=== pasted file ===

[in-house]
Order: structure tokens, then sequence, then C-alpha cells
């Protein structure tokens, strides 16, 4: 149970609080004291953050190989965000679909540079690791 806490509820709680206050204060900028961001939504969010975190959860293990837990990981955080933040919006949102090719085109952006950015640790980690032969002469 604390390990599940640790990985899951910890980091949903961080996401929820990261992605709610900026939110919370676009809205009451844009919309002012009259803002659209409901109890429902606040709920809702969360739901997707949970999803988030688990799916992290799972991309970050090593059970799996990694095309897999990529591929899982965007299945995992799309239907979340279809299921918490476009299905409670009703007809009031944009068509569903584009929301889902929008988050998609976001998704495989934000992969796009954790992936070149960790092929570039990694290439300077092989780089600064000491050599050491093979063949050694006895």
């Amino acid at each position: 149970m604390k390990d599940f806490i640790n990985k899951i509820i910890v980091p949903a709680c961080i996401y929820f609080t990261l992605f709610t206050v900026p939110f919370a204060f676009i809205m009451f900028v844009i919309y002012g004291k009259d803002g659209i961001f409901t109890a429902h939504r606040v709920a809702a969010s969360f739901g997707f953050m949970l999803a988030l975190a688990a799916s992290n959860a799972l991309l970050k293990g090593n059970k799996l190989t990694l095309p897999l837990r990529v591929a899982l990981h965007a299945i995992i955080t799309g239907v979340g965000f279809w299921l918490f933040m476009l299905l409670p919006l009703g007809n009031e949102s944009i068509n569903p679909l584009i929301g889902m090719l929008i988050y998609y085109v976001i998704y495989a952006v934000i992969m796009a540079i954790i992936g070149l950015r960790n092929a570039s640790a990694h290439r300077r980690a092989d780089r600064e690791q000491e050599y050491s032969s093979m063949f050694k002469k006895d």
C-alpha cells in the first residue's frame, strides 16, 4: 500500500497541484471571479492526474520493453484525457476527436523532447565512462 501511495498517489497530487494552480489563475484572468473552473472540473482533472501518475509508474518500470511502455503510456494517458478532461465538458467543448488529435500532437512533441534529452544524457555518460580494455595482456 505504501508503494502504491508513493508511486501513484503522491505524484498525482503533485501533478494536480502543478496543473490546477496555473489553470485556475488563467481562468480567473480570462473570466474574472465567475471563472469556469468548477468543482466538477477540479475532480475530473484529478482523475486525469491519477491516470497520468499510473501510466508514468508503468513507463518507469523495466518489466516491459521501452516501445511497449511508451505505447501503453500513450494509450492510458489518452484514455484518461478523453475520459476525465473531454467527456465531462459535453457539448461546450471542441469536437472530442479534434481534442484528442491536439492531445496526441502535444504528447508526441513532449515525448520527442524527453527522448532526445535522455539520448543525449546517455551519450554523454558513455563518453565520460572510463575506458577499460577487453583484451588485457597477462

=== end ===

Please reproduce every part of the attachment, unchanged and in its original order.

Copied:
[in-house]
Order: structure tokens, then sequence, then C-alpha cells
């Protein structure tokens, strides 16, 4: 149970609080004291953050190989965000679909540079690791 806490509820709680206050204060900028961001939504969010975190959860293990837990990981955080933040919006949102090719085109952006950015640790980690032969002469 604390390990599940640790990985899951910890980091949903961080996401929820990261992605709610900026939110919370676009809205009451844009919309002012009259803002659209409901109890429902606040709920809702969360739901997707949970999803988030688990799916992290799972991309970050090593059970799996990694095309897999990529591929899982965007299945995992799309239907979340279809299921918490476009299905409670009703007809009031944009068509569903584009929301889902929008988050998609976001998704495989934000992969796009954790992936070149960790092929570039990694290439300077092989780089600064000491050599050491093979063949050694006895």
């Amino acid at each position: 149970m604390k390990d599940f806490i640790n990985k899951i509820i910890v980091p949903a709680c961080i996401y929820f609080t990261l992605f709610t206050v900026p939110f919370a204060f676009i809205m009451f900028v844009i919309y002012g004291k009259d803002g659209i961001f409901t109890a429902h939504r606040v709920a809702a969010s969360f739901g997707f953050m949970l999803a988030l975190a688990a799916s992290n959860a799972l991309l970050k293990g090593n059970k799996l190989t990694l095309p897999l837990r990529v591929a899982l990981h965007a299945i995992i955080t799309g239907v979340g965000f279809w299921l918490f933040m476009l299905l409670p919006l009703g007809n009031e949102s944009i068509n569903p679909l584009i929301g889902m090719l929008i988050y998609y085109v976001i998704y495989a952006v934000i992969m796009a540079i954790i992936g070149l950015r960790n092929a570039s640790a990694h290439r300077r980690a092989d780089r600064e690791q000491e050599y050491s032969s093979m063949f050694k002469k006895d």
C-alpha cells in the first residue's frame, strides 16, 4: 500500500497541484471571479492526474520493453484525457476527436523532447565512462 501511495498517489497530487494552480489563475484572468473552473472540473482533472501518475509508474518500470511502455503510456494517458478532461465538458467543448488529435500532437512533441534529452544524457555518460580494455595482456 505504501508503494502504491508513493508511486501513484503522491505524484498525482503533485501533478494536480502543478496543473490546477496555473489553470485556475488563467481562468480567473480570462473570466474574472465567475471563472469556469468548477468543482466538477477540479475532480475530473484529478482523475486525469491519477491516470497520468499510473501510466508514468508503468513507463518507469523495466518489466516491459521501452516501445511497449511508451505505447501503453500513450494509450492510458489518452484514455484518461478523453475520459476525465473531454467527456465531462459535453457539448461546450471542441469536437472530442479534434481534442484528442491536439492531445496526441502535444504528447508526441513532449515525448520527442524527453527522448532526445535522455539520448543525449546517455551519450554523454558513455563518453565520460572510463575506458577499460577487453583484451588485457597477462